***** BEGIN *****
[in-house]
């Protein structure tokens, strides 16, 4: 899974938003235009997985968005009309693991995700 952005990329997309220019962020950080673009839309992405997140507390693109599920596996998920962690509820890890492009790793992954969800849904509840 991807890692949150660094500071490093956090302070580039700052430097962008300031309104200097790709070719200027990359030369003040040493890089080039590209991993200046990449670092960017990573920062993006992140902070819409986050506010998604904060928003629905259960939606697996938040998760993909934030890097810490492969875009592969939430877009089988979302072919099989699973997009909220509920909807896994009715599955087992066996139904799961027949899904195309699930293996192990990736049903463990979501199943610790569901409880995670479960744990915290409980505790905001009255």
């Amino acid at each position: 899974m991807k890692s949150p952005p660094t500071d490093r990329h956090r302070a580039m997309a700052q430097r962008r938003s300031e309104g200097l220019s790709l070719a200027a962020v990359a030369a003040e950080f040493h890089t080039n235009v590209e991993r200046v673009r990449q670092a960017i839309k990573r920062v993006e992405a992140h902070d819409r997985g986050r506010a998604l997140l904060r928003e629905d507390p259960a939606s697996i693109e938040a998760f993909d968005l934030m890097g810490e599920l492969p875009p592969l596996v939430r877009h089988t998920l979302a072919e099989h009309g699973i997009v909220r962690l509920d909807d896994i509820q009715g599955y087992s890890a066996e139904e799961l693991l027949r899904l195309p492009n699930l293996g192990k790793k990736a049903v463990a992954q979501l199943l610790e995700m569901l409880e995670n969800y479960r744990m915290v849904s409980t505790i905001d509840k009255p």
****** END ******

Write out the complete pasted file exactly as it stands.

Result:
[in-house]
């Protein structure tokens, strides 16, 4: 899974938003235009997985968005009309693991995700 952005990329997309220019962020950080673009839309992405997140507390693109599920596996998920962690509820890890492009790793992954969800849904509840 991807890692949150660094500071490093956090302070580039700052430097962008300031309104200097790709070719200027990359030369003040040493890089080039590209991993200046990449670092960017990573920062993006992140902070819409986050506010998604904060928003629905259960939606697996938040998760993909934030890097810490492969875009592969939430877009089988979302072919099989699973997009909220509920909807896994009715599955087992066996139904799961027949899904195309699930293996192990990736049903463990979501199943610790569901409880995670479960744990915290409980505790905001009255």
């Amino acid at each position: 899974m991807k890692s949150p952005p660094t500071d490093r990329h956090r302070a580039m997309a700052q430097r962008r938003s300031e309104g200097l220019s790709l070719a200027a962020v990359a030369a003040e950080f040493h890089t080039n235009v590209e991993r200046v673009r990449q670092a960017i839309k990573r920062v993006e992405a992140h902070d819409r997985g986050r506010a998604l997140l904060r928003e629905d507390p259960a939606s697996i693109e938040a998760f993909d968005l934030m890097g810490e599920l492969p875009p592969l596996v939430r877009h089988t998920l979302a072919e099989h009309g699973i997009v909220r962690l509920d909807d896994i509820q009715g599955y087992s890890a066996e139904e799961l693991l027949r899904l195309p492009n699930l293996g192990k790793k990736a049903v463990a992954q979501l199943l610790e995700m569901l409880e995670n969800y479960r744990m915290v849904s409980t505790i905001d509840k009255p």